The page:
In response to Andrew Hedlund's article on the current status of gun control in Arizona (AFN, April 29), I would like to make the following observations:
Neither side in the debate over SB 1467 is in a position to claim victory or mourn defeat. The governor's veto on the grounds the bill was poorly written invites re-submittal with more precise language. This particular debate isn't over yet.
Constitutional law professor Paul Bender of Arizona State University is quoted to mention that the Supreme Court has ruled that you can have reasonable gun regulations and follows with his own notion of what might be reasonable. However, it seemed to me the court left that very open. I expect the meaning of "reasonable" will be determined only after a decade or more of subsequent challenges and rulings. Bender thinks a reasonable limitation would be to that of "traditional" use, which suggests he has some originalist tendencies.
That being the case, consider that the authors of the Second Amendment were likely informed by events of their recent past such as the famous encounters between the colonists and British regulars at Concord and Lexington. The historian David Hackett Fischer in his tome, Paul Revere's Ride, tells us that a major objective of the regulars' advance of those communities was to confiscate cannon and large stocks of gunpowder kept for self defense. We may think an 18th century cannon to be quaint, but its potential for destruction and lethality likely exceeds a modern assault rifle. As the court struggles with discovering the original meaning of the Second Amendment, even modern Libertarians may find discomfort with a radical political outlook obscured beneath powdered wigs and silk knee stockings.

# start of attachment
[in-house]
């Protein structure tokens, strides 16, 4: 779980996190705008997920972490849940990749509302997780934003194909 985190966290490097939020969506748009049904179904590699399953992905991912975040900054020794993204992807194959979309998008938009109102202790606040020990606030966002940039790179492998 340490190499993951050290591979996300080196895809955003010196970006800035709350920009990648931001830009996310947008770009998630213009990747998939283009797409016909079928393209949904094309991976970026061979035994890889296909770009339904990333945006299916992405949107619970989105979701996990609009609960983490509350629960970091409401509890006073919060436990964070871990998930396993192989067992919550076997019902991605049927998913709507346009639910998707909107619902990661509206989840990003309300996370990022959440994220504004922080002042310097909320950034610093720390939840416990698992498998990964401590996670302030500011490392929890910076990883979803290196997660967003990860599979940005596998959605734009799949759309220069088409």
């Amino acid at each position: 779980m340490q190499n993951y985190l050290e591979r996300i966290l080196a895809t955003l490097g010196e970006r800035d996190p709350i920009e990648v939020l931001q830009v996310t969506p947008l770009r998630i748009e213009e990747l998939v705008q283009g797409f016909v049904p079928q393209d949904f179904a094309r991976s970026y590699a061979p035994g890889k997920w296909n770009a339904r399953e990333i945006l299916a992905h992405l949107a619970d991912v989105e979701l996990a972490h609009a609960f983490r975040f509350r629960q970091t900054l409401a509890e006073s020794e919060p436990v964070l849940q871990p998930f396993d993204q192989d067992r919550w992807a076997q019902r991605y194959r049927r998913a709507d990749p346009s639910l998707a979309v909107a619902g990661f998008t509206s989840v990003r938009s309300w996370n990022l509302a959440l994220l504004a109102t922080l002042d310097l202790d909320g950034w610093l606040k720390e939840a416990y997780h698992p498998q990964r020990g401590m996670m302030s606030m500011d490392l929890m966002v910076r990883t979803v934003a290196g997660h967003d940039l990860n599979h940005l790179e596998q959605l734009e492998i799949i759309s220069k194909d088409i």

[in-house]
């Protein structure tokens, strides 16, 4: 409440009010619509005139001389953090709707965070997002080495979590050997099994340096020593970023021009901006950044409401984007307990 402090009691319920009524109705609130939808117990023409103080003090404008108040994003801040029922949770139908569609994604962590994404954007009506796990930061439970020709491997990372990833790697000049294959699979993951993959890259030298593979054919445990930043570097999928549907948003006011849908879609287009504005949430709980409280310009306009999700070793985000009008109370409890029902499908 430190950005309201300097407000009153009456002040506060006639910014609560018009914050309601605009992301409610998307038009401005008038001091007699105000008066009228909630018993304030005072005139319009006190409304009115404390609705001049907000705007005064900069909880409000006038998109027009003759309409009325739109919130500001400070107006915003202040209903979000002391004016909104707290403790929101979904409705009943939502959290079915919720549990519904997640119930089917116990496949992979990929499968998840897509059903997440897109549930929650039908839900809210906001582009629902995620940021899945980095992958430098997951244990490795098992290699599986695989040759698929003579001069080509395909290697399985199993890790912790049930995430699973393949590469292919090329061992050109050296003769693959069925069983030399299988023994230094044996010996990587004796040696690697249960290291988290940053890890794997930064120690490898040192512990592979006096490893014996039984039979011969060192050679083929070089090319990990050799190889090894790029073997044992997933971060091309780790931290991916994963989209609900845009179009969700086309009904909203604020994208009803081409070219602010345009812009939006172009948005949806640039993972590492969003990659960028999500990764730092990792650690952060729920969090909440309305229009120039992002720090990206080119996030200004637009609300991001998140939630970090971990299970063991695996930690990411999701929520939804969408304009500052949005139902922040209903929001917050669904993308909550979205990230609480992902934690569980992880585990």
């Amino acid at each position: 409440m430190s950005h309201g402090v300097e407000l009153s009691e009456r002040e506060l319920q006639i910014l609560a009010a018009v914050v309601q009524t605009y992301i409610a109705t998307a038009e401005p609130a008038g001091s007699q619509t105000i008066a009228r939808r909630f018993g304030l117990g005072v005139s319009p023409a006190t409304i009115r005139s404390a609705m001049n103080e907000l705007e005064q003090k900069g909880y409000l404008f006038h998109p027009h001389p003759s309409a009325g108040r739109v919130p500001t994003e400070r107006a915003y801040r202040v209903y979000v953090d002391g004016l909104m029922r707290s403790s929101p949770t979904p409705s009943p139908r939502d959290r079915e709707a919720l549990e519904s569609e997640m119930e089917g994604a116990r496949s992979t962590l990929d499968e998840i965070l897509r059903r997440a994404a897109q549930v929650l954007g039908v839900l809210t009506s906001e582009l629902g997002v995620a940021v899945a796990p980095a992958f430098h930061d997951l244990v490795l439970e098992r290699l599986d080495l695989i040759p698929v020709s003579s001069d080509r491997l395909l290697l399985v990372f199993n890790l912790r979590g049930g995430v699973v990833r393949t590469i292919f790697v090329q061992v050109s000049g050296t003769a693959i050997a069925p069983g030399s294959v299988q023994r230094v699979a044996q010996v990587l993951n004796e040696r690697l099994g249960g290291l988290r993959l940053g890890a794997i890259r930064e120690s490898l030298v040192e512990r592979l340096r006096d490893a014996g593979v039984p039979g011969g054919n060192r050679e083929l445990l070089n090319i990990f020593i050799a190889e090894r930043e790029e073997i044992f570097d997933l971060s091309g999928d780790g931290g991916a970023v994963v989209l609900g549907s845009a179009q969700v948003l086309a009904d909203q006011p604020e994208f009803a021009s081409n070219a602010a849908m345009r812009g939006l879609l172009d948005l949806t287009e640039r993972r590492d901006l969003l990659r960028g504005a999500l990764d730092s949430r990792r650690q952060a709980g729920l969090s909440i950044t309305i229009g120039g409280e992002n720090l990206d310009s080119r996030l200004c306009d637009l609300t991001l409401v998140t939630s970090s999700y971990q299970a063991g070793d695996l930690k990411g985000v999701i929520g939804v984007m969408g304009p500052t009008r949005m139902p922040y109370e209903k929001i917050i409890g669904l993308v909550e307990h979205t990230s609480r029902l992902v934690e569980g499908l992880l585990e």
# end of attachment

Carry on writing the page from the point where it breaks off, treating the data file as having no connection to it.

Sandy Jane Wong